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Sugar Cones and Salt Men by Natalie Wood
“Dance ti’ thy daddy, ti’ thy mammy sing;
Thou shall hev a fishy on a little dishy,
Thou shall hev a salmon when the boat comes in.”
In those years, time ran so fast, it was like reliving the Creation:
‘And God called the light Day, and the darkness He called Night.
And there was evening and there was morning, one day’.
That’s how it was; over and done. First the boat chugged in, spluttered to an asthmatic halt and spat me out like phlegm onto Grimsby Docks.
There, I – Azriel Selig ben Judah Arye Saltzberg the Lithuanian – was left to flounder, a skinny Yiddish-speaking fish, ready to be chopped, fried, then swallowed whole by the rapacious currents of the merciless North Sea.
Yet I lived. Somehow. But it was always dark. Forever wet. Nightfall. Rainfall. A vicious, sodden, black, ever-tightening circle. Back and forth. Round and round.
No sooner did a craven sun crawl timidly from behind a massive cloud, than it scuttled back inside, giving way to inundations hard and heavy enough to drown me.
But named as one whom God would help, I fast learnt that heaven aids those who shift for themselves.
“To think”, I told the family later, “I’d sailed from home to find the Goldener Medinda – the ‘golden state’ of America – land of the free.
“But I’d been duped; snapped on a fisherman’s hook; reeled in on a three-ply yarn; caught by a brazen liar who snatched my money and stole my trust”.
Huh! I shrugged it off. It was sink or swim. So I stayed here on this short stretch of blustered north-eastern coast; remained true to God but accepted British ways, suffering the tides to swirl their murky waters about me.
Still, the bewildering ache of semi-bereavement lingered. I became sluggish; a stick-in-the-sea-mud, seemingly with nothing to do and no place to live. At last, for want of decent kosher food and a warm bed, I turned inland to work as a glazier, with the world now reflected through the plaintive screech of wheeling seagulls and the mournful wail of foghorns.
“Finally”, I said, “the new became old; the foreign, familiar and together with the freezing damp, the whole wrapped a peculiar coarse blanket of consolation around me.
The unceasing clash of metal on metal – the stench of fish – the unyielding ugliness – they all helped to form a backdrop to the drudgery of a life enlivened only by my trips to recite daily and Sabbath prayers at the synagogue where I was elected secretary.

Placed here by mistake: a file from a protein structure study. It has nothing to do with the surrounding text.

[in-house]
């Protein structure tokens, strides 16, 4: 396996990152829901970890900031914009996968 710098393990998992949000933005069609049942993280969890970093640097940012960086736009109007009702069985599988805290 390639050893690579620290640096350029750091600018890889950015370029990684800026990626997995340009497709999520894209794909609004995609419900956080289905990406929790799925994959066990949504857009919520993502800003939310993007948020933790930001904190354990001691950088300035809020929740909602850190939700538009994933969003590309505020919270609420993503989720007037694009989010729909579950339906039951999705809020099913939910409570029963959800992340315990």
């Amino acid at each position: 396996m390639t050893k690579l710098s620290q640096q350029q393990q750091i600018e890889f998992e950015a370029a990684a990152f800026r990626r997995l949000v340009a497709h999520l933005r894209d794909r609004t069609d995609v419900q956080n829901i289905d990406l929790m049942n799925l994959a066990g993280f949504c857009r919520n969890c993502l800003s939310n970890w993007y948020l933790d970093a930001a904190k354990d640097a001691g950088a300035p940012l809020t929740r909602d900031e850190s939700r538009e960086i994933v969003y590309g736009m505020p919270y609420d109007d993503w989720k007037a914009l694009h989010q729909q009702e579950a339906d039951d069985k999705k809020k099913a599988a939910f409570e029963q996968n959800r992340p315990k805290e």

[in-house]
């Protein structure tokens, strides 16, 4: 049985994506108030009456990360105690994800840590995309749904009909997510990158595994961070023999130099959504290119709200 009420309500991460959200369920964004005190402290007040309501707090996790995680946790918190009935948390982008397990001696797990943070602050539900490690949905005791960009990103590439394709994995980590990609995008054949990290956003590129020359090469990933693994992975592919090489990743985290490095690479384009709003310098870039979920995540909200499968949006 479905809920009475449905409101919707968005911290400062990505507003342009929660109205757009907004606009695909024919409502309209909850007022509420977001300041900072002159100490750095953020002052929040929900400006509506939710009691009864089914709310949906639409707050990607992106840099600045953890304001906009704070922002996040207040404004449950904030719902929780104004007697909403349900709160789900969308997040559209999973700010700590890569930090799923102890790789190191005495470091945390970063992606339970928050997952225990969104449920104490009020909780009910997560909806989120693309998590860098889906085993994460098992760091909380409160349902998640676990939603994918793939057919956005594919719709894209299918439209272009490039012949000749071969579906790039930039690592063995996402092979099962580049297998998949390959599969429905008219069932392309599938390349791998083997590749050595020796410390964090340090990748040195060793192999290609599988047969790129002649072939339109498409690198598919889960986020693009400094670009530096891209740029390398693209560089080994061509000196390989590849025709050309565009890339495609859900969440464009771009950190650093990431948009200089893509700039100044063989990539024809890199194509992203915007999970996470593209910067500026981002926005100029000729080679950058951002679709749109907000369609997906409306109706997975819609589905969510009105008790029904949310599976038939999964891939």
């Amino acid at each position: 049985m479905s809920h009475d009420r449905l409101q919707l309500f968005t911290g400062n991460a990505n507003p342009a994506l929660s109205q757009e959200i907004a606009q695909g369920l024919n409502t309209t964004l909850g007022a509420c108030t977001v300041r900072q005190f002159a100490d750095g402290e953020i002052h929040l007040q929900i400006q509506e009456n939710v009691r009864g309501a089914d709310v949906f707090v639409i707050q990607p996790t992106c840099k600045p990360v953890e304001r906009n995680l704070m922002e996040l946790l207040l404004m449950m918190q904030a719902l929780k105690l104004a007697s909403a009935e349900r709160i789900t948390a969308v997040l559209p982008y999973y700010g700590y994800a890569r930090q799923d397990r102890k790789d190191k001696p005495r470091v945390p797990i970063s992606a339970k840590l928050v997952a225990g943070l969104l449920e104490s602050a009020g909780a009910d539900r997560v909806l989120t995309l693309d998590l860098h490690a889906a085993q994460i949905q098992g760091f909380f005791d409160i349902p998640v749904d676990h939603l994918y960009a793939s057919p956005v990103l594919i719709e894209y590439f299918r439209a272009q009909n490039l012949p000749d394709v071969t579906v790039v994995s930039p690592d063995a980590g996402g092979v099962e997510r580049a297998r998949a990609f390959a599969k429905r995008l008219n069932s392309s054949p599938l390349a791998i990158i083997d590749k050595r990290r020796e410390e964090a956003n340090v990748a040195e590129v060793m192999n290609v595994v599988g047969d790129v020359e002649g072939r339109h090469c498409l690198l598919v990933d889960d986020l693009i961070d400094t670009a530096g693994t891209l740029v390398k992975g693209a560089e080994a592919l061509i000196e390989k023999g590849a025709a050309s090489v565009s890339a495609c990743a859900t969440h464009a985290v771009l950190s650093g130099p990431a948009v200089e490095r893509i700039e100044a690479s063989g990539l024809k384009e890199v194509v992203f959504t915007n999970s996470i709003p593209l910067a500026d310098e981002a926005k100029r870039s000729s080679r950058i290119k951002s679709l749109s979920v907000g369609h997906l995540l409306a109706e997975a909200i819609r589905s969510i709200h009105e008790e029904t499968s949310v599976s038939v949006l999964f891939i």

At intervals, the days would lengthen; become brighter. But all too soon, the cycle of brooding twilights would start to turn.
Then my walks were sad, my footsteps slow. I’d wander back to the quayside where I’d first run aground to gaze at the battered trawlers bobbing on the spume, pleading silently for the return of something I had never quite owned.
In my last years, my family said the untimely passing of my dear Esther Rivka had turned me funny; that I should have re-married. But I didn’t want to start with another woman. It would have meant too much change.
Then they announced as I grew older that I needed personal care. By then, I felt too weak to argue.
So first I lived with my eldest son, Harry and then his youngest brother, Sammy. But their wives didn’t want me under their feet and both got rid of me. They complained that I’d become an old man with unpleasant habits; that it wasn’t fair. It was one thing performing a family duty. But I was an inconvenience and my presence, an embarrassing imposition. Could I be placed in a hospital?
Instead, I struggled to get back to my own house; the one I’d rented all my married life and that had somehow remained vacant. Sometimes, I received polite invitations for Sabbath and holiday meals but still, I felt abandoned and looked for new friends.
So I bought a sugarloaf from the grocer, found the miniature hammer Esther had used to smash the sheets of kosher salt we used at Passover and broke the sugar into tidy lumps.
This is how and why Police Constable Colin Jennings found me wandering between Duke Street and Grafton Street handing out the sugar lumps to children who were playing hopscotch outside their homes.
I didn’t mean to frighten them and on the day it happened, I’d popped the hammer inside my overcoat pocket at the last minute as I’d left home, just in case I’d needed it. But one little mite ran indoors to tell her mam about me. After that, everything became blurred; I felt dazed and never quite worked out where I was taken.
I didn’t like it there and was glad that soon after, I shut my eyes for the last time in the ‘real’ world and didn’t wake up again.
In one way I never did much after leaving my birthplace of Kruky in Lithuania. But I did father six children and so helped the continuation of the Jewish people. As a religious man, I like that idea and also how newer generations visit me now and then and read the inscription on my tombstone. This will always be a comfort.